Governor Jeb Bush

Believes that Obamacare is “flawed to its core and doesn’t work”; believes the ACA is focused on access rather than quality; wants to move Medicaid from "defined benefit" to “defined contribution”; believes in state’s rights and adopted National Governor’s Association position that the Employment Retirement Income Security Act (ERISA) is the greatest single barrier to many state reform and patient protection initiatives

“The Bush plan is the most detailed of any of the proposals. It focuses on reducing waste by expanding efficiency and giving beneficiaries additional choices. This is not a rehash of premium support, but a full-blown program modernization that leverages the latest data and technology to drive down costs. It is impressive in that it seeks to bring to fee-for-service Medicare what has been lacking to date: a reason to improve. The lower cost, more beneficiary-focused, the better a provider or plan will do under the model. That is impressive,” according to Joel White, president of the Council for Affordable Health Coverage

“Bush's plan is poised to heal Obamacare-inflicted wounds,” White continues. “The ACA has made life extremely difficult for small businesses. In making the case for his replacement plan, Bush argued that ‘It costs small businesses more to comply with Obamacare's myriad new rules than it does to insure a worker.’”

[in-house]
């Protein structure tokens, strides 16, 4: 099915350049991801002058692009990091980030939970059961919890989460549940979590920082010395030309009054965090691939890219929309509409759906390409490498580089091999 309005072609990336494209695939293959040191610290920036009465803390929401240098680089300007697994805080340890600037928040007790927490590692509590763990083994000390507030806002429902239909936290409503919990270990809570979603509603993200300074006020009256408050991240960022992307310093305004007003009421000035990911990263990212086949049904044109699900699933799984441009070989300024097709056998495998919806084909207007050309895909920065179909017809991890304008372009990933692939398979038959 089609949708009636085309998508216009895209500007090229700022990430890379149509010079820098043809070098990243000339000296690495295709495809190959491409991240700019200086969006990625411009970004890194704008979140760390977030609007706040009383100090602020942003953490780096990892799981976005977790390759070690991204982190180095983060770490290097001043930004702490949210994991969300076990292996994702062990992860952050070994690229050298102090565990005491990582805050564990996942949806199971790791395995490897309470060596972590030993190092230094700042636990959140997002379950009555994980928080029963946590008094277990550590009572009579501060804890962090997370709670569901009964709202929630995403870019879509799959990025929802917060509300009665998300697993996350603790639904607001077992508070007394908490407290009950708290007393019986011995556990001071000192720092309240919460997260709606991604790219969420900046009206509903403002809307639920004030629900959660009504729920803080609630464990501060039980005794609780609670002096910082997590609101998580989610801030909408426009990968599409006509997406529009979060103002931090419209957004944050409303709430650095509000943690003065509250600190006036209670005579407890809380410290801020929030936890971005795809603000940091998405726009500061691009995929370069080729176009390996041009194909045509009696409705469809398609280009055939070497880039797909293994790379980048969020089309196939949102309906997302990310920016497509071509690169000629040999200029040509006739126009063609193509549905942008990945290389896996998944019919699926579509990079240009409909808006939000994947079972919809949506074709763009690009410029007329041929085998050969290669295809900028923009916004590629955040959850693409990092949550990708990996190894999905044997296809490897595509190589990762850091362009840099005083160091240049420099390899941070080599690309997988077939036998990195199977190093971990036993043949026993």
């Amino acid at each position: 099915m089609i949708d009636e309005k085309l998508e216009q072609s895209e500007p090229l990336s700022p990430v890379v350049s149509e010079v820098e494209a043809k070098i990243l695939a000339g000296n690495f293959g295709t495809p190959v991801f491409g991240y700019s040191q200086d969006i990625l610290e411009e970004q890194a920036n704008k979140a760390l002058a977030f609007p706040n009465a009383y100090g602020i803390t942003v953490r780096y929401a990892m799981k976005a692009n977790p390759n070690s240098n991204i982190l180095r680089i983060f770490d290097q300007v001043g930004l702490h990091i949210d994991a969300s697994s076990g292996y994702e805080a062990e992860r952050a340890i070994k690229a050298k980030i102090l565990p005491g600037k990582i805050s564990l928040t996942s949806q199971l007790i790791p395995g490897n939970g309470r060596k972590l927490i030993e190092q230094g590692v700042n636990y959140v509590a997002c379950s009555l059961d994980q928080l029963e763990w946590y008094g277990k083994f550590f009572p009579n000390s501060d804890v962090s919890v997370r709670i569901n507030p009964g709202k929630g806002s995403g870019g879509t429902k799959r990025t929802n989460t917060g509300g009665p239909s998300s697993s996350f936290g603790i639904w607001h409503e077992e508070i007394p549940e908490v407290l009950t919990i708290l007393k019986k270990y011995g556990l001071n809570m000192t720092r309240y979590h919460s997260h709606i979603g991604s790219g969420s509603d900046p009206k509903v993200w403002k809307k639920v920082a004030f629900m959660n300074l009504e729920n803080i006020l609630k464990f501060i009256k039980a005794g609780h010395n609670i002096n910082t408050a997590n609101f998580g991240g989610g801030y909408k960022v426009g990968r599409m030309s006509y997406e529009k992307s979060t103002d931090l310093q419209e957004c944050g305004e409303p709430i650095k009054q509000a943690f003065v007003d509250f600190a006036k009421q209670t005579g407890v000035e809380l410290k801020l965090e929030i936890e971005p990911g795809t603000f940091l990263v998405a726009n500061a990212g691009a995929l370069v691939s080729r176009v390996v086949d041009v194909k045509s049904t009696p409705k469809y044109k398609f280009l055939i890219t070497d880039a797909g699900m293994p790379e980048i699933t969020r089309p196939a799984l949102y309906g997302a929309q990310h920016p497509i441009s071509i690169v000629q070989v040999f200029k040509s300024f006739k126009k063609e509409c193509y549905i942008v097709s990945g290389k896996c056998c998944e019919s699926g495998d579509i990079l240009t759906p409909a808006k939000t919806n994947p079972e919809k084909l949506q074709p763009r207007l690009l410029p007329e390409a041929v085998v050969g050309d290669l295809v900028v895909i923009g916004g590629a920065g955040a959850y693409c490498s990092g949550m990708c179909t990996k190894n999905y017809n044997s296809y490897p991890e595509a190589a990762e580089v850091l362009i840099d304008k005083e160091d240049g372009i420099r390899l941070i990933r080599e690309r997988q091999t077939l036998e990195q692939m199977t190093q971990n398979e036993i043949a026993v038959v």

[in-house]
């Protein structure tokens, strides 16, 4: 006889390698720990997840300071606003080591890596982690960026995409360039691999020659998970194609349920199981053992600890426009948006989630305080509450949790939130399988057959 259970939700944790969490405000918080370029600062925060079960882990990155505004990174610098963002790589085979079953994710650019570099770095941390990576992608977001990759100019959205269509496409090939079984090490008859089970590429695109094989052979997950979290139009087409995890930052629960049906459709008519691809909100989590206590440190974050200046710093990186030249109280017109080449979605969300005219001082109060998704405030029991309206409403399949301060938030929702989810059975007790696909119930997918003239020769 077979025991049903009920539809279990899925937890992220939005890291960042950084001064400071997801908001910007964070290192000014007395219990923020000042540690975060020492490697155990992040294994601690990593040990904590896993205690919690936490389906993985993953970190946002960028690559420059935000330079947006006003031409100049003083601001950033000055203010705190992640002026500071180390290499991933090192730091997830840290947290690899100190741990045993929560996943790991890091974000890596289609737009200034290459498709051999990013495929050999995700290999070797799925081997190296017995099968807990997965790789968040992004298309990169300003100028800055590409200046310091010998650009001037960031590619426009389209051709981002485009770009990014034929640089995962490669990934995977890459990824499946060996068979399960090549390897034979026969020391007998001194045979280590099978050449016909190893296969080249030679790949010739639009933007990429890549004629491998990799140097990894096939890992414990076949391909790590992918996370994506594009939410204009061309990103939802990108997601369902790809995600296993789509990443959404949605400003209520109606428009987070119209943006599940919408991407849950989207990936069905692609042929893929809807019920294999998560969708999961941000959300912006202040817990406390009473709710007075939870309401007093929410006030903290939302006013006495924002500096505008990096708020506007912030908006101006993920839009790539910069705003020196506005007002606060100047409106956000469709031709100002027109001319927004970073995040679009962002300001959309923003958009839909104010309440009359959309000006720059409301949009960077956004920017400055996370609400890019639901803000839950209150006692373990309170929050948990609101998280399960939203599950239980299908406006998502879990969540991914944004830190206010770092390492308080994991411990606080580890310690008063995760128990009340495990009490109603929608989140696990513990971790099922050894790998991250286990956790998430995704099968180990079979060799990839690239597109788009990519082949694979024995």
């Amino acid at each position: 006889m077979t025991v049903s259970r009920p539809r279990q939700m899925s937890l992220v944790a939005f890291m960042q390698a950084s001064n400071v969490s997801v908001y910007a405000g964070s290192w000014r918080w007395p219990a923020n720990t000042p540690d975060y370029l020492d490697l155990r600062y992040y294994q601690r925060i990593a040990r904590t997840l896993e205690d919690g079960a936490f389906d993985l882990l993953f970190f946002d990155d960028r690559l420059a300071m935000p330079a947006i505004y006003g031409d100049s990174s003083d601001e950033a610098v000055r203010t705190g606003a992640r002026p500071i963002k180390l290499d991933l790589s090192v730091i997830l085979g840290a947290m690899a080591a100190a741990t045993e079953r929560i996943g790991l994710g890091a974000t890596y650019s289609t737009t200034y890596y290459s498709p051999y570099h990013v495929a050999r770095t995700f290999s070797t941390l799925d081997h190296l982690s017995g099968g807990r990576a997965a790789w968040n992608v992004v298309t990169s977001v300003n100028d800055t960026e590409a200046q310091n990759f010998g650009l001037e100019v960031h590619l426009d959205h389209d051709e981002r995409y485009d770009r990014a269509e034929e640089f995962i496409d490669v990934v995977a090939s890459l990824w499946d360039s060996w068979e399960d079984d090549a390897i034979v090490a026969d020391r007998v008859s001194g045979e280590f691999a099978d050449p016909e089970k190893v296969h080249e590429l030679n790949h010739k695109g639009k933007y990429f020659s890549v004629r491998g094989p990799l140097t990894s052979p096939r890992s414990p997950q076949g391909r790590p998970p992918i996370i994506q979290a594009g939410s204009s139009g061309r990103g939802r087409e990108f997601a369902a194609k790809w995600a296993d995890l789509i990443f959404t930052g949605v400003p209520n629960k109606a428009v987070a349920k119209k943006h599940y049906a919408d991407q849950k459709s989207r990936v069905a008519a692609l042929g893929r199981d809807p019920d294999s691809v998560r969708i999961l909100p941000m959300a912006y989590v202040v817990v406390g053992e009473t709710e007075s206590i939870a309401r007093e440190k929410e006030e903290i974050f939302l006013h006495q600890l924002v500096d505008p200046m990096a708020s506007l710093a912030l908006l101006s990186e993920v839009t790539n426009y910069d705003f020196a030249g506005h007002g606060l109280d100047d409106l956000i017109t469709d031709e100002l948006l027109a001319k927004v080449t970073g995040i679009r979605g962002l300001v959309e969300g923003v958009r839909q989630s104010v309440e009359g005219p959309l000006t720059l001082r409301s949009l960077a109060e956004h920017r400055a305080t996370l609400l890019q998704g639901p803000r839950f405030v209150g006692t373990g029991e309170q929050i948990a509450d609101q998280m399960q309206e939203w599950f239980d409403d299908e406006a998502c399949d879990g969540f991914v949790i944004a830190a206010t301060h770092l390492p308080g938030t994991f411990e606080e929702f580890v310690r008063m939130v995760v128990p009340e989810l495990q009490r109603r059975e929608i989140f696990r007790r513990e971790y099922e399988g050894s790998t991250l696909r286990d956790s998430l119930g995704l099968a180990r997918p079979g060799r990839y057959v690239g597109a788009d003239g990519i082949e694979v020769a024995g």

“On top of that, the Obama administration is now fining small businesses that offer their workers money to help them pay for insurance or other out-of-pocket healthcare expenses-on the grounds that these ‘health reimbursement arrangements’ don't comply with Obamacare,” White says.

“Fortunately, Bush's proposal addresses the affordability concerns of individuals and businesses alike,” White continues. “Bush would first roll back Obamacare's many cost-inflating coverage mandates. That would allow individuals and businesses to buy lower-cost catastrophic policies if they'd like.

According to White, individuals without employer-sponsored plans would receive tax credits to help offset the cost of coverage. “Older Americans would receive larger credits, since they tend to have higher medical expenses and thus face higher premiums,” he says. “Small businesses in particular would be allowed to give their workers tax-free lump sums to purchase coverage on the individual market.”




Governor Chris Christie

Believes the ACA is a poorly created program; expanded Medicaid under the ACA, but did not set up an exchange; signed a letter from 24 Governors to Congress in support of a 3.2% funding increase for National Institutes of Health; also signed a letter from 32 Governors to President Obama requesting the loosening of a "one-size-fits-all" approach to Medicaid.

“Christie believes in eliminating entitlements for seniors making over $200,000, including Social Security,” according to Mack.




Senator Ted Cruz